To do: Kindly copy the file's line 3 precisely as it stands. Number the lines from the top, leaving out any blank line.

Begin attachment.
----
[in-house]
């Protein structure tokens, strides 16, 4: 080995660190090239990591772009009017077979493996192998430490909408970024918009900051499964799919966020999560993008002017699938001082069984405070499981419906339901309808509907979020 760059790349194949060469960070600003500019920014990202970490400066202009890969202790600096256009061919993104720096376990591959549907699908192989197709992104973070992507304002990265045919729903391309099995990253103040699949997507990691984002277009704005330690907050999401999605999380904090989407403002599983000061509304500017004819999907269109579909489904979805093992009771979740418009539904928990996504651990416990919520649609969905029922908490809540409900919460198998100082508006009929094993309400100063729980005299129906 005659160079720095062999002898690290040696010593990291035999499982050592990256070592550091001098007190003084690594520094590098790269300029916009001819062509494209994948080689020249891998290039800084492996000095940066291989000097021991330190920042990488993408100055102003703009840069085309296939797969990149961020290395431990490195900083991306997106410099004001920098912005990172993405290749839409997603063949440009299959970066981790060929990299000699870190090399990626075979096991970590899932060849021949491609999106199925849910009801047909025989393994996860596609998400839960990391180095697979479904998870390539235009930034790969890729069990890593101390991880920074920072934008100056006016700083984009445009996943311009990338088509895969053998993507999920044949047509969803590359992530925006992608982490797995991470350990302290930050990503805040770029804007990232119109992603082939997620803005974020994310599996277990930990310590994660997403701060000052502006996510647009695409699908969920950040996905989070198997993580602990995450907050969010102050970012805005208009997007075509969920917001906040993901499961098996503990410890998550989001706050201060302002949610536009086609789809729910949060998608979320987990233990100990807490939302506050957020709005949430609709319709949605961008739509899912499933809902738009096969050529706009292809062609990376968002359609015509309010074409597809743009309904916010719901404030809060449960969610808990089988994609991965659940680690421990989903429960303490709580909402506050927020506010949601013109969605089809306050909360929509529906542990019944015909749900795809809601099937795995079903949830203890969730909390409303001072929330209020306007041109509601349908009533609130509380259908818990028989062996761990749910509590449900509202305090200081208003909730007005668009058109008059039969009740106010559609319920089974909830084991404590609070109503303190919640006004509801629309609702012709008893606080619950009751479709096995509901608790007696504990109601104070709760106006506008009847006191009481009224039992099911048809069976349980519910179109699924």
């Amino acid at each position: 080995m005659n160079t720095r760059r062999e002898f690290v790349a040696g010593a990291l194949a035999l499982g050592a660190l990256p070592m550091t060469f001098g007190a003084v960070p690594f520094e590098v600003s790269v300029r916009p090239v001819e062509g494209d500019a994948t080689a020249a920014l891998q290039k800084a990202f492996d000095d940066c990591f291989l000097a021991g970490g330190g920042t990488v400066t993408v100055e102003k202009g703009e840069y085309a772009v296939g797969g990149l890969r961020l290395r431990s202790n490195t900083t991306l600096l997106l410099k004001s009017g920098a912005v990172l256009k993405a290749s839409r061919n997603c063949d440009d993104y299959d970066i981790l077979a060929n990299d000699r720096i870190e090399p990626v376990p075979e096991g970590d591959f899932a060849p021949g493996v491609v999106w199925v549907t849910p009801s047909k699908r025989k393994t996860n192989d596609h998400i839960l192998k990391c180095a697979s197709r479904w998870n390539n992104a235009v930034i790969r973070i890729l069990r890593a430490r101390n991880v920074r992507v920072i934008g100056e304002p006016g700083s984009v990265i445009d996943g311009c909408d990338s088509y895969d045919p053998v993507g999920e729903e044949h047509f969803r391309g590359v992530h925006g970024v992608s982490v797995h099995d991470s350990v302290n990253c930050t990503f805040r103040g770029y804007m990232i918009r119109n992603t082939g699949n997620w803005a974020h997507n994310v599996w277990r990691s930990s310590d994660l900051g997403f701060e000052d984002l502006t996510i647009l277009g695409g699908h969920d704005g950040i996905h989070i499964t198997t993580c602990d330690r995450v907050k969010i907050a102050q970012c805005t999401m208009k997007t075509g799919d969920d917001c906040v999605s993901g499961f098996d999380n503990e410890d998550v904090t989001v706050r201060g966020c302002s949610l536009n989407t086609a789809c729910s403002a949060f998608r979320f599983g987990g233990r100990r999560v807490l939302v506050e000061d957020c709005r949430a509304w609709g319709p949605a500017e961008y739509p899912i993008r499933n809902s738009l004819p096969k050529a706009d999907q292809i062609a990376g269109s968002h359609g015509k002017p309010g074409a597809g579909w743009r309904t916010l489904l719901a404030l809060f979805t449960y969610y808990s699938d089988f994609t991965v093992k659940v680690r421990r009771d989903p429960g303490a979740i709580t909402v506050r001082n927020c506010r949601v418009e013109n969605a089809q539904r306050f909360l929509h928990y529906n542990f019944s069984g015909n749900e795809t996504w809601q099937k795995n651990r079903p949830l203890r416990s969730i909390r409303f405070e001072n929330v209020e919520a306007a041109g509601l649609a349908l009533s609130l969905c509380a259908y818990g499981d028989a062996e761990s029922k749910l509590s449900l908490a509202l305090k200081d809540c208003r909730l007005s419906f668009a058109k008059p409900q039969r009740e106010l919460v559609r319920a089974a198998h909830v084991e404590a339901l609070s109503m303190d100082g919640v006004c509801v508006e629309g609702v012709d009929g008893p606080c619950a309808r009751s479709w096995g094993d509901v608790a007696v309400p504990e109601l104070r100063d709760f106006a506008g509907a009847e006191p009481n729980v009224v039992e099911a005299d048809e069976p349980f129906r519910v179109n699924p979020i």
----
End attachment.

């Amino acid at each position: 080995m005659n160079t720095r760059r062999e002898f690290v790349a040696g010593a990291l194949a035999l499982g050592a660190l990256p070592m550091t060469f001098g007190a003084v960070p690594f520094e590098v600003s790269v300029r916009p090239v001819e062509g494209d500019a994948t080689a020249a920014l891998q290039k800084a990202f492996d000095d940066c990591f291989l000097a021991g970490g330190g920042t990488v400066t993408v100055e102003k202009g703009e840069y085309a772009v296939g797969g990149l890969r961020l290395r431990s202790n490195t900083t991306l600096l997106l410099k004001s009017g920098a912005v990172l256009k993405a290749s839409r061919n997603c063949d440009d993104y299959d970066i981790l077979a060929n990299d000699r720096i870190e090399p990626v376990p075979e096991g970590d591959f899932a060849p021949g493996v491609v999106w199925v549907t849910p009801s047909k699908r025989k393994t996860n192989d596609h998400i839960l192998k990391c180095a697979s197709r479904w998870n390539n992104a235009v930034i790969r973070i890729l069990r890593a430490r101390n991880v920074r992507v920072i934008g100056e304002p006016g700083s984009v990265i445009d996943g311009c909408d990338s088509y895969d045919p053998v993507g999920e729903e044949h047509f969803r391309g590359v992530h925006g970024v992608s982490v797995h099995d991470s350990v302290n990253c930050t990503f805040r103040g770029y804007m990232i918009r119109n992603t082939g699949n997620w803005a974020h997507n994310v599996w277990r990691s930990s310590d994660l900051g997403f701060e000052d984002l502006t996510i647009l277009g695409g699908h969920d704005g950040i996905h989070i499964t198997t993580c602990d330690r995450v907050k969010i907050a102050q970012c805005t999401m208009k997007t075509g799919d969920d917001c906040v999605s993901g499961f098996d999380n503990e410890d998550v904090t989001v706050r201060g966020c302002s949610l536009n989407t086609a789809c729910s403002a949060f998608r979320f599983g987990g233990r100990r999560v807490l939302v506050e000061d957020c709005r949430a509304w609709g319709p949605a500017e961008y739509p899912i993008r499933n809902s738009l004819p096969k050529a706009d999907q292809i062609a990376g269109s968002h359609g015509k002017p309010g074409a597809g579909w743009r309904t916010l489904l719901a404030l809060f979805t449960y969610y808990s699938d089988f994609t991965v093992k659940v680690r421990r009771d989903p429960g303490a979740i709580t909402v506050r001082n927020c506010r949601v418009e013109n969605a089809q539904r306050f909360l929509h928990y529906n542990f019944s069984g015909n749900e795809t996504w809601q099937k795995n651990r079903p949830l203890r416990s969730i909390r409303f405070e001072n929330v209020e919520a306007a041109g509601l649609a349908l009533s609130l969905c509380a259908y818990g499981d028989a062996e761990s029922k749910l509590s449900l908490a509202l305090k200081d809540c208003r909730l007005s419906f668009a058109k008059p409900q039969r009740e106010l919460v559609r319920a089974a198998h909830v084991e404590a339901l609070s109503m303190d100082g919640v006004c509801v508006e629309g609702v012709d009929g008893p606080c619950a309808r009751s479709w096995g094993d509901v608790a007696v309400p504990e109601l104070r100063d709760f106006a506008g509907a009847e006191p009481n729980v009224v039992e099911a005299d048809e069976p349980f129906r519910v179109n699924p979020i």